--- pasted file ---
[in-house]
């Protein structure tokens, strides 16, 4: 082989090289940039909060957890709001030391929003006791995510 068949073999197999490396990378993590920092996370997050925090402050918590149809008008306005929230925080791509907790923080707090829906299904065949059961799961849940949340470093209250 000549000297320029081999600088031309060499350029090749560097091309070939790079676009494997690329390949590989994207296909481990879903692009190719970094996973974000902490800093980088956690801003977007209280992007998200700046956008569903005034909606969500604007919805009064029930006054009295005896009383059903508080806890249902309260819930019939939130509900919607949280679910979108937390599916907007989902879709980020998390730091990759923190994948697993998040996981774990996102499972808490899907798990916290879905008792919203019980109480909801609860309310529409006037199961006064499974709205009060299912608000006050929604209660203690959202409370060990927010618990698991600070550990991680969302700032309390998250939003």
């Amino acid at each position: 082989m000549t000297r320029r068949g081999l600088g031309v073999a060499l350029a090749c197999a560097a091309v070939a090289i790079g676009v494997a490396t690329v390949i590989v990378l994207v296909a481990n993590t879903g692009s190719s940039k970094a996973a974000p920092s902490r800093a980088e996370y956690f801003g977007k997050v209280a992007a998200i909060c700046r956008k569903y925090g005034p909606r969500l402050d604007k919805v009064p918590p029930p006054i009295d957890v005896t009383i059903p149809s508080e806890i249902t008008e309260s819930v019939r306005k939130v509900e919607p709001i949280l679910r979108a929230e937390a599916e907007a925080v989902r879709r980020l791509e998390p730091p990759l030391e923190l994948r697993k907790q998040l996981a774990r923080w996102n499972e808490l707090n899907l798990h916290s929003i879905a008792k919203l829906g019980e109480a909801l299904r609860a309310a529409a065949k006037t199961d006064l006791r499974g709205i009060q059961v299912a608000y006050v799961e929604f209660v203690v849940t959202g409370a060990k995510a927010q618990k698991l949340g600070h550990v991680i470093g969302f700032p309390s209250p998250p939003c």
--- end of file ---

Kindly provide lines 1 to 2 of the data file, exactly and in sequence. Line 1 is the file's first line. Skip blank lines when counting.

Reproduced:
[in-house]
């Protein structure tokens, strides 16, 4: 082989090289940039909060957890709001030391929003006791995510 068949073999197999490396990378993590920092996370997050925090402050918590149809008008306005929230925080791509907790923080707090829906299904065949059961799961849940949340470093209250 000549000297320029081999600088031309060499350029090749560097091309070939790079676009494997690329390949590989994207296909481990879903692009190719970094996973974000902490800093980088956690801003977007209280992007998200700046956008569903005034909606969500604007919805009064029930006054009295005896009383059903508080806890249902309260819930019939939130509900919607949280679910979108937390599916907007989902879709980020998390730091990759923190994948697993998040996981774990996102499972808490899907798990916290879905008792919203019980109480909801609860309310529409006037199961006064499974709205009060299912608000006050929604209660203690959202409370060990927010618990698991600070550990991680969302700032309390998250939003």